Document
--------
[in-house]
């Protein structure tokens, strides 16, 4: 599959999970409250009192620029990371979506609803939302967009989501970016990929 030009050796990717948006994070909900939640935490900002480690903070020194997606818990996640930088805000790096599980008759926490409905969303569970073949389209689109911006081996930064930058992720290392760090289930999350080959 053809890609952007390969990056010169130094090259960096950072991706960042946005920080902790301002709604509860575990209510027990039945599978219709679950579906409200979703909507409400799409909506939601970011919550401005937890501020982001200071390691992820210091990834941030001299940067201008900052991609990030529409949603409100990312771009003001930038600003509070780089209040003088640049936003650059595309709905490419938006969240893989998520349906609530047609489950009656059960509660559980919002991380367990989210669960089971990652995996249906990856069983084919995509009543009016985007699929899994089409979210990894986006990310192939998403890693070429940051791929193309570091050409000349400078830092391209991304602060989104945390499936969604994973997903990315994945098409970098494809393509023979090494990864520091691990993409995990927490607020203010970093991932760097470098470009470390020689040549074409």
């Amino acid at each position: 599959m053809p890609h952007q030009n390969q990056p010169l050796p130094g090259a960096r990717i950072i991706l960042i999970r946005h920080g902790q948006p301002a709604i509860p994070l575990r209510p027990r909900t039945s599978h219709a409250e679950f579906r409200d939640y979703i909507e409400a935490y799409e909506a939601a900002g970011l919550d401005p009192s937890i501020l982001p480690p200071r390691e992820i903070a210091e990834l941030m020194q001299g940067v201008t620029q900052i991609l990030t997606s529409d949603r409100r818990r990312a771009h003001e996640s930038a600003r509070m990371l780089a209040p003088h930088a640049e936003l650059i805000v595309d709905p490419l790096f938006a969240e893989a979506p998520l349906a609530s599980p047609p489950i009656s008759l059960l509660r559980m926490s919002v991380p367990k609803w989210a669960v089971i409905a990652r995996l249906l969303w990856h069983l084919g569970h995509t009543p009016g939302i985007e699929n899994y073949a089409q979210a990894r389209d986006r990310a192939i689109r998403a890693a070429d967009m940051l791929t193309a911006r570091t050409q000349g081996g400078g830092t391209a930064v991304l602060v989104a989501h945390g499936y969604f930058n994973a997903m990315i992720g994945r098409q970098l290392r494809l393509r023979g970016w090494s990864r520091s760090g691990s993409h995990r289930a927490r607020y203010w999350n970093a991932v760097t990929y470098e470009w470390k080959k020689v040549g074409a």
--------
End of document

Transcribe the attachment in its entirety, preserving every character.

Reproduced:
[in-house]
């Protein structure tokens, strides 16, 4: 599959999970409250009192620029990371979506609803939302967009989501970016990929 030009050796990717948006994070909900939640935490900002480690903070020194997606818990996640930088805000790096599980008759926490409905969303569970073949389209689109911006081996930064930058992720290392760090289930999350080959 053809890609952007390969990056010169130094090259960096950072991706960042946005920080902790301002709604509860575990209510027990039945599978219709679950579906409200979703909507409400799409909506939601970011919550401005937890501020982001200071390691992820210091990834941030001299940067201008900052991609990030529409949603409100990312771009003001930038600003509070780089209040003088640049936003650059595309709905490419938006969240893989998520349906609530047609489950009656059960509660559980919002991380367990989210669960089971990652995996249906990856069983084919995509009543009016985007699929899994089409979210990894986006990310192939998403890693070429940051791929193309570091050409000349400078830092391209991304602060989104945390499936969604994973997903990315994945098409970098494809393509023979090494990864520091691990993409995990927490607020203010970093991932760097470098470009470390020689040549074409």
């Amino acid at each position: 599959m053809p890609h952007q030009n390969q990056p010169l050796p130094g090259a960096r990717i950072i991706l960042i999970r946005h920080g902790q948006p301002a709604i509860p994070l575990r209510p027990r909900t039945s599978h219709a409250e679950f579906r409200d939640y979703i909507e409400a935490y799409e909506a939601a900002g970011l919550d401005p009192s937890i501020l982001p480690p200071r390691e992820i903070a210091e990834l941030m020194q001299g940067v201008t620029q900052i991609l990030t997606s529409d949603r409100r818990r990312a771009h003001e996640s930038a600003r509070m990371l780089a209040p003088h930088a640049e936003l650059i805000v595309d709905p490419l790096f938006a969240e893989a979506p998520l349906a609530s599980p047609p489950i009656s008759l059960l509660r559980m926490s919002v991380p367990k609803w989210a669960v089971i409905a990652r995996l249906l969303w990856h069983l084919g569970h995509t009543p009016g939302i985007e699929n899994y073949a089409q979210a990894r389209d986006r990310a192939i689109r998403a890693a070429d967009m940051l791929t193309a911006r570091t050409q000349g081996g400078g830092t391209a930064v991304l602060v989104a989501h945390g499936y969604f930058n994973a997903m990315i992720g994945r098409q970098l290392r494809l393509r023979g970016w090494s990864r520091s760090g691990s993409h995990r289930a927490r607020y203010w999350n970093a991932v760097t990929y470098e470009w470390k080959k020689v040549g074409a």